This slide has examples of the receptors that are utilized to determine the best treatment for the different subtypes of breast cancer. Knowing the cancer’s receptors helps to know the tendencies of the cancer’s behavior, it’s preferred fuel, the places where the cancer might spread, and so many other things that help us manage a life with breast cancer.
I fit into the most prevalent (70%) subtype and I’ve been on some method of hormone blocking ever since my initial breast surgery and even after my radical hysterectomy and oophorectomy in 2017. This means I am in full menopause and any remaining estrogen is being actively blocked. Because the estrogen fuels the rogue cancer cells.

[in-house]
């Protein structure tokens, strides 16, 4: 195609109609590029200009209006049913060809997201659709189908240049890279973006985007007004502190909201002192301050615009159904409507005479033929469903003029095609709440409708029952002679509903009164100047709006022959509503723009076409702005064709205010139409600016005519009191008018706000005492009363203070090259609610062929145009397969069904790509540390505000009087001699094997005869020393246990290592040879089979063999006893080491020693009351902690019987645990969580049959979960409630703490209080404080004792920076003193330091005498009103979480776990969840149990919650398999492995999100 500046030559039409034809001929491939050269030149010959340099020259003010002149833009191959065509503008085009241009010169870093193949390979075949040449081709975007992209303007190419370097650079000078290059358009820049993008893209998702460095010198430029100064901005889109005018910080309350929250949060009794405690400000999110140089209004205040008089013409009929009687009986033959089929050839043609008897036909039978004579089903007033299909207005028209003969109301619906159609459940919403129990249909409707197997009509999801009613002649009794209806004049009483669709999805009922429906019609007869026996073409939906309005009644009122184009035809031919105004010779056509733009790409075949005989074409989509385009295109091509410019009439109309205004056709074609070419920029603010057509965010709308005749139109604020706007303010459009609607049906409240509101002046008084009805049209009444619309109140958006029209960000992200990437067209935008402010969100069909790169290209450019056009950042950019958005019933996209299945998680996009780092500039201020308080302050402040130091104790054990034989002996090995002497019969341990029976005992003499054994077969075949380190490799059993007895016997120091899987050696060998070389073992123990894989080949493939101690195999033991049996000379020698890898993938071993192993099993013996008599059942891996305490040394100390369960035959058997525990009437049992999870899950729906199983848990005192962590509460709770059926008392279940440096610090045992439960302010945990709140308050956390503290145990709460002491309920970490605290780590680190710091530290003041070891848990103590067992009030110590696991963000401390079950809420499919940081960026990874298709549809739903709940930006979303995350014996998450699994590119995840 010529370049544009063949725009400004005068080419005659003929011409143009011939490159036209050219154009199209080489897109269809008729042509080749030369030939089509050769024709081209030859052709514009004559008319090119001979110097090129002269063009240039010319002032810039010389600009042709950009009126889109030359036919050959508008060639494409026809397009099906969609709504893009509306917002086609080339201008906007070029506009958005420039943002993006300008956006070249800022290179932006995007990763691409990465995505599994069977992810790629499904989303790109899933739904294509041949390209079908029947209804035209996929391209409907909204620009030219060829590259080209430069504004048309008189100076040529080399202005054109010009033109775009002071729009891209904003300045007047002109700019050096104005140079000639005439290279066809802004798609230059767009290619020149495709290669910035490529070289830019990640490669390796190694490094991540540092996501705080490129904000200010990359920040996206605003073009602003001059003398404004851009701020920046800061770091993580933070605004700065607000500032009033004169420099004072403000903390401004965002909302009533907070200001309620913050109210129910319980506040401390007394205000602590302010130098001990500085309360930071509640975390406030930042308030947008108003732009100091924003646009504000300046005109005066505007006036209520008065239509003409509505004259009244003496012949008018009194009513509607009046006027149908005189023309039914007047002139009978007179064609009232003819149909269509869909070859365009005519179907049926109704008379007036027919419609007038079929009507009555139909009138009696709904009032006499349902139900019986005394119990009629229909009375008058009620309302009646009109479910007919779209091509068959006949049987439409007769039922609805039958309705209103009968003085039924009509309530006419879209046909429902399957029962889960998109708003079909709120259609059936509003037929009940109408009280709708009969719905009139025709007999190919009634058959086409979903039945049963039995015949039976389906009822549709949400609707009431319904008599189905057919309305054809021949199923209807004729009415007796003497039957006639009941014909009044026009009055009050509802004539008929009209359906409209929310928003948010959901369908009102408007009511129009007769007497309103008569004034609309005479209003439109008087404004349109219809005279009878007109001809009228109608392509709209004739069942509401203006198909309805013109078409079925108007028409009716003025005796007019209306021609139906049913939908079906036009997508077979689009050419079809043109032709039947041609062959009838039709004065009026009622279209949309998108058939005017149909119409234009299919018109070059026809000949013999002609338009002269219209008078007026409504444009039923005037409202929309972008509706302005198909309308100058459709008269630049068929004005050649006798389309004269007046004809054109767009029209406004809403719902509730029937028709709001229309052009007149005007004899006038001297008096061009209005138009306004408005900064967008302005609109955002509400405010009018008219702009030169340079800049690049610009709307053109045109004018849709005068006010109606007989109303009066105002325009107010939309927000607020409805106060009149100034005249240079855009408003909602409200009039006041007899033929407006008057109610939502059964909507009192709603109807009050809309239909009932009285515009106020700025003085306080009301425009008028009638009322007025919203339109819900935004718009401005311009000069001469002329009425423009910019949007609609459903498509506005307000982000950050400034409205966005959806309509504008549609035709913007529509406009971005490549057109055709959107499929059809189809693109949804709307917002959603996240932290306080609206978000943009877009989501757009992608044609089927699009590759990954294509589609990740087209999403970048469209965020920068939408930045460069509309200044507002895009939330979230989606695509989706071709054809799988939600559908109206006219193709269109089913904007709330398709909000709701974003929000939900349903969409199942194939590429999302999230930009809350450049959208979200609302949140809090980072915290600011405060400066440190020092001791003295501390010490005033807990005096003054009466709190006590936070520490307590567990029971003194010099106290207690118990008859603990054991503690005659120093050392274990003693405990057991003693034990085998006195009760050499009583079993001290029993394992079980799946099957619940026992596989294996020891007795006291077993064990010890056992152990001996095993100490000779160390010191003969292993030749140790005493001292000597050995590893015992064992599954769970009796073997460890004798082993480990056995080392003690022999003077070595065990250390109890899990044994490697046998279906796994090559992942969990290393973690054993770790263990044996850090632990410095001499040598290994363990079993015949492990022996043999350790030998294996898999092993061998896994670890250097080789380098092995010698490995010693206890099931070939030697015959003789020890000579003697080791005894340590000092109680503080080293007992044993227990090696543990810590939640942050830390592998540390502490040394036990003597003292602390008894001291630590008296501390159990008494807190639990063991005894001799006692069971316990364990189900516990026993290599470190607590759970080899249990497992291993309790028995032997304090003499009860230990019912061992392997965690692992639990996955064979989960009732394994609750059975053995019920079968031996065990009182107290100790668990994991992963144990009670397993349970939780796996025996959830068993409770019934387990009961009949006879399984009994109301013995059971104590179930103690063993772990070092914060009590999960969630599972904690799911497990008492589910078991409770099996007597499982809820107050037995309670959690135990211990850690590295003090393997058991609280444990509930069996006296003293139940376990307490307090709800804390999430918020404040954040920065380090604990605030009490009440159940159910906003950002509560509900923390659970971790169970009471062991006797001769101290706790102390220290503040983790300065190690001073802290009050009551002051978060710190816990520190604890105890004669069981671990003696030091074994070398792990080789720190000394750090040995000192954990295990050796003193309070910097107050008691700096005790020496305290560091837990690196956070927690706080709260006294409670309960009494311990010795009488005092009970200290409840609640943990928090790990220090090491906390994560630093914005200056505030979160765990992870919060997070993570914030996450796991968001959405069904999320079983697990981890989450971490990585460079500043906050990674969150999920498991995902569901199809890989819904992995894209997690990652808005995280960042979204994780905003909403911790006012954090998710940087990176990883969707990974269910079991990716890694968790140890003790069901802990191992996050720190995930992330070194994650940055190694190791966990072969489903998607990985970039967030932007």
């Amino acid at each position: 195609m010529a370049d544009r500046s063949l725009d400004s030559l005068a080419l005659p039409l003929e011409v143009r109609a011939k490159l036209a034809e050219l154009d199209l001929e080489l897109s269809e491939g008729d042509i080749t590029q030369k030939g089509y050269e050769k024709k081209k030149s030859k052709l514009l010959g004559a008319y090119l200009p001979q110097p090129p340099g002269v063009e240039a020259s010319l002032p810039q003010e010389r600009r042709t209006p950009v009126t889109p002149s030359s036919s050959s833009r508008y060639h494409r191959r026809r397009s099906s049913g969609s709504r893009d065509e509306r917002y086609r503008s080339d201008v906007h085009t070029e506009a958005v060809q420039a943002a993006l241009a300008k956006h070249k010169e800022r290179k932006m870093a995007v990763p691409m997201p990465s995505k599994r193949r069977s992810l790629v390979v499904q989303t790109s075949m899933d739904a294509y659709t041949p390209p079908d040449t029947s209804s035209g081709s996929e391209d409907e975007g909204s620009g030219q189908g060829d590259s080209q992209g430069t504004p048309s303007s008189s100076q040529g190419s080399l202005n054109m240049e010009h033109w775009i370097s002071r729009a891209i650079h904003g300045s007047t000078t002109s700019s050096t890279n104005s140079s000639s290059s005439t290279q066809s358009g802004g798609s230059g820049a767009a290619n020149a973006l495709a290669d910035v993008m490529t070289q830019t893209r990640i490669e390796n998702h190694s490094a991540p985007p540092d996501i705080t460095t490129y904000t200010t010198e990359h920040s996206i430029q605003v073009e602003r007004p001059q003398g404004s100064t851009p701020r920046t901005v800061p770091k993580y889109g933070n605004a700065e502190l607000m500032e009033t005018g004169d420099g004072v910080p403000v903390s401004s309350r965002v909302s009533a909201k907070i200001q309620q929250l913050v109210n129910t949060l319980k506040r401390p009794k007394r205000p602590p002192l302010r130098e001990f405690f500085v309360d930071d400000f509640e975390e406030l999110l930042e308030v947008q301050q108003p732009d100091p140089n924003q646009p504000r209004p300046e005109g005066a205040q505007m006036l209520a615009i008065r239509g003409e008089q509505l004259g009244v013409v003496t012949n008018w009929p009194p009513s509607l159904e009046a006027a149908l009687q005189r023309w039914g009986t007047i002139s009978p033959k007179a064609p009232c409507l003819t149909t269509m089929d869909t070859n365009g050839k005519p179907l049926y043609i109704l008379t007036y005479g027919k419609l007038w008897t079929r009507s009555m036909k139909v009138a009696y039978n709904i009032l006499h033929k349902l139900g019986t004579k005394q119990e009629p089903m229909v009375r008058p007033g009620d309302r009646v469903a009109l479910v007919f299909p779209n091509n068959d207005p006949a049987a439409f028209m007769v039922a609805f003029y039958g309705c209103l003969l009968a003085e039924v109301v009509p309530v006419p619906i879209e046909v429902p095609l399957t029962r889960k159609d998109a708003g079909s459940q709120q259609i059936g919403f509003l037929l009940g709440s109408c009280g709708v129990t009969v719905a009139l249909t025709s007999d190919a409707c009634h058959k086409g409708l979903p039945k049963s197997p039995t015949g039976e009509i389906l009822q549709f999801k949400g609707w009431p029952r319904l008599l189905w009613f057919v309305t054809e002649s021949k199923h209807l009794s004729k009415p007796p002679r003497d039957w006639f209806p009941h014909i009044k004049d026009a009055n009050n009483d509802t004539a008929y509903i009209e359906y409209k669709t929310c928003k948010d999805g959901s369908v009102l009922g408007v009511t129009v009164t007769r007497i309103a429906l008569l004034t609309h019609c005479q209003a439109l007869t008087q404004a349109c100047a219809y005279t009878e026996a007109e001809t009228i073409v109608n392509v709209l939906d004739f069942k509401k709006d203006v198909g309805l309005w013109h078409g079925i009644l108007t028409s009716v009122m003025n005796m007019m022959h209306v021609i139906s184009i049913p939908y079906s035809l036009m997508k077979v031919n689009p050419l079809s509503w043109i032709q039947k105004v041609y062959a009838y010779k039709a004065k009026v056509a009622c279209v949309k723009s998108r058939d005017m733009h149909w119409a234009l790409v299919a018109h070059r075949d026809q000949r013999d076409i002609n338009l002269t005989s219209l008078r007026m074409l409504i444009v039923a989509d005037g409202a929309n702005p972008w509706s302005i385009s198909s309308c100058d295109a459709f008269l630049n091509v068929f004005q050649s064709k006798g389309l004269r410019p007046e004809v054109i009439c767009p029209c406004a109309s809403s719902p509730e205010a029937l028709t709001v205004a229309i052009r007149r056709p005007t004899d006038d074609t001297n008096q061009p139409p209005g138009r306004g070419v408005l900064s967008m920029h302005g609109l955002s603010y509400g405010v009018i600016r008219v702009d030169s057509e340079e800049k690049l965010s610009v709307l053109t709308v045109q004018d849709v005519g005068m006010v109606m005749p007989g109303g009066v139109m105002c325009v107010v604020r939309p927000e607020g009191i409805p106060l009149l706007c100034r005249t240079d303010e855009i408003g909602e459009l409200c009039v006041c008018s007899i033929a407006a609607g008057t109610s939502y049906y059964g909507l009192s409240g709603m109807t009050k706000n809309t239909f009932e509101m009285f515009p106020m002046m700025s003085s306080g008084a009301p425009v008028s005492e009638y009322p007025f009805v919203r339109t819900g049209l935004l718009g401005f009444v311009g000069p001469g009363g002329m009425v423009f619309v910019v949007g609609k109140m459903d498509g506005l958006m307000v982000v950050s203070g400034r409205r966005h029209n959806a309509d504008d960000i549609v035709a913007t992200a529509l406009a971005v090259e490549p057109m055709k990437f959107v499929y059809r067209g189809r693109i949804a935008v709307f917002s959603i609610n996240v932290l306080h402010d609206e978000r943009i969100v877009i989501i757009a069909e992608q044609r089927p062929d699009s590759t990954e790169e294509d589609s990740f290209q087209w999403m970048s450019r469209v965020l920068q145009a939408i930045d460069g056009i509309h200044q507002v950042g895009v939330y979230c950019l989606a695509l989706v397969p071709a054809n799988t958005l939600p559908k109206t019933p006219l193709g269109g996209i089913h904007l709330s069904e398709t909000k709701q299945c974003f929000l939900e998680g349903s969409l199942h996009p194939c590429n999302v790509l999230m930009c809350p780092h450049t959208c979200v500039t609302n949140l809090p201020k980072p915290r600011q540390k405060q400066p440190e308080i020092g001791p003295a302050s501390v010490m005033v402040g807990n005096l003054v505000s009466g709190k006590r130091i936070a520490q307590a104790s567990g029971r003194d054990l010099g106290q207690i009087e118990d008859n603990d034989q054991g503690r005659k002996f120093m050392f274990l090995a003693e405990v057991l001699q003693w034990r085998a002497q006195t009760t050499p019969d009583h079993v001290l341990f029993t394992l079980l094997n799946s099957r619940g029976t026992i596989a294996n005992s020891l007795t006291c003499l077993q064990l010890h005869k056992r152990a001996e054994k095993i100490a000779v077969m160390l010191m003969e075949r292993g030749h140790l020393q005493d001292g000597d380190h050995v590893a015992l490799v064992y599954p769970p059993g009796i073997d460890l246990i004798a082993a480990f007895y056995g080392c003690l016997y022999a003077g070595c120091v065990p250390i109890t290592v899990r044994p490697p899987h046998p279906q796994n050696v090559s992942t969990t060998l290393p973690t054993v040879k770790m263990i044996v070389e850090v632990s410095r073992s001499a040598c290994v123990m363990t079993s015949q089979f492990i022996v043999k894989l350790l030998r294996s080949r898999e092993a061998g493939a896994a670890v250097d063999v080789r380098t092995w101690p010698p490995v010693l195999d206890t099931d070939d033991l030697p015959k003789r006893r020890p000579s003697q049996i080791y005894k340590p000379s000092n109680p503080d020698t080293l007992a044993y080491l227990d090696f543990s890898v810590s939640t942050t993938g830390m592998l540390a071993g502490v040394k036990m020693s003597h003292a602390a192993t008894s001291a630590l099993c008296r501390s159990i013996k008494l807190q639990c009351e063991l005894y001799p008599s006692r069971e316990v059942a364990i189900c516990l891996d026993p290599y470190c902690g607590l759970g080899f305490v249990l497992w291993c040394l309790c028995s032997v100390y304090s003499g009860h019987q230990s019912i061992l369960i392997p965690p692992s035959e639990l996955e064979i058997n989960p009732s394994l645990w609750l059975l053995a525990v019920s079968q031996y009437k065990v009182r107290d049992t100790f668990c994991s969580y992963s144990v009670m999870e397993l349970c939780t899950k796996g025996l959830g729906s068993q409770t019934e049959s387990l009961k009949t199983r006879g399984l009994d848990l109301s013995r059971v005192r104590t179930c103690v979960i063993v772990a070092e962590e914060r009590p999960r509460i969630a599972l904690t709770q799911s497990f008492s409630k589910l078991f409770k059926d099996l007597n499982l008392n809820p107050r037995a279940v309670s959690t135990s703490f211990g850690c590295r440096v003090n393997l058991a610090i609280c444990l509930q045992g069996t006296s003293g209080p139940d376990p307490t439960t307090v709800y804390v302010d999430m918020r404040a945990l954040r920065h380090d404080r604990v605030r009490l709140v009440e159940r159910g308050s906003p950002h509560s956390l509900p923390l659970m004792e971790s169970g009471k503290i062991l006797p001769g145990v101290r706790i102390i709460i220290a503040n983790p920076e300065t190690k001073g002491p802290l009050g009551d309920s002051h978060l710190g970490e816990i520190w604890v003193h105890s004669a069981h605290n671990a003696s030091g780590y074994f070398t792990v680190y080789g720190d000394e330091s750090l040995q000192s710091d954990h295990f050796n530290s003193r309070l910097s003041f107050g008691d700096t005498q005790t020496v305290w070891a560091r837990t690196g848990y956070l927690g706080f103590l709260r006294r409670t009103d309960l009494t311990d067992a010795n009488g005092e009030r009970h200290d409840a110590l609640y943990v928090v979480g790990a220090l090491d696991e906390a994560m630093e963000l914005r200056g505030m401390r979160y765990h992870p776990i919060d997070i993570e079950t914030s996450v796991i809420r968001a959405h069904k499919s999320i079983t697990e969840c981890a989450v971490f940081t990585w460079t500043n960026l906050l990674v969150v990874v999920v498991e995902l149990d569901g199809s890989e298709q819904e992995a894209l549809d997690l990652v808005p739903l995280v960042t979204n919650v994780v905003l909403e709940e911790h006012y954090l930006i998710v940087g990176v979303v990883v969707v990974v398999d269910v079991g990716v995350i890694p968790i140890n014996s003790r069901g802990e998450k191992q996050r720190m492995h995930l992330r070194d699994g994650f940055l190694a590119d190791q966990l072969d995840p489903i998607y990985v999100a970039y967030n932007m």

This is a good example of why breast cancer is so complicated — no two tumors are exactly alike, even when both tumors are inside one person’s body. How our bodies respond and how the cancer inside our bodies respond is just wildly different. Attempting to compare experiences or time on a specific medication just isn’t feasible — it’s never apples to apples.
Knowing about the cancer in our bodies is important and asking questions is important.
Will you each do something for me today?
Will you go to someone you know with breast or who had breast cancer and ask them about their receptors? Not only do patients need to know this information, it’s a good way to show someone you know that you care about their experiences.
And when we care, we do something.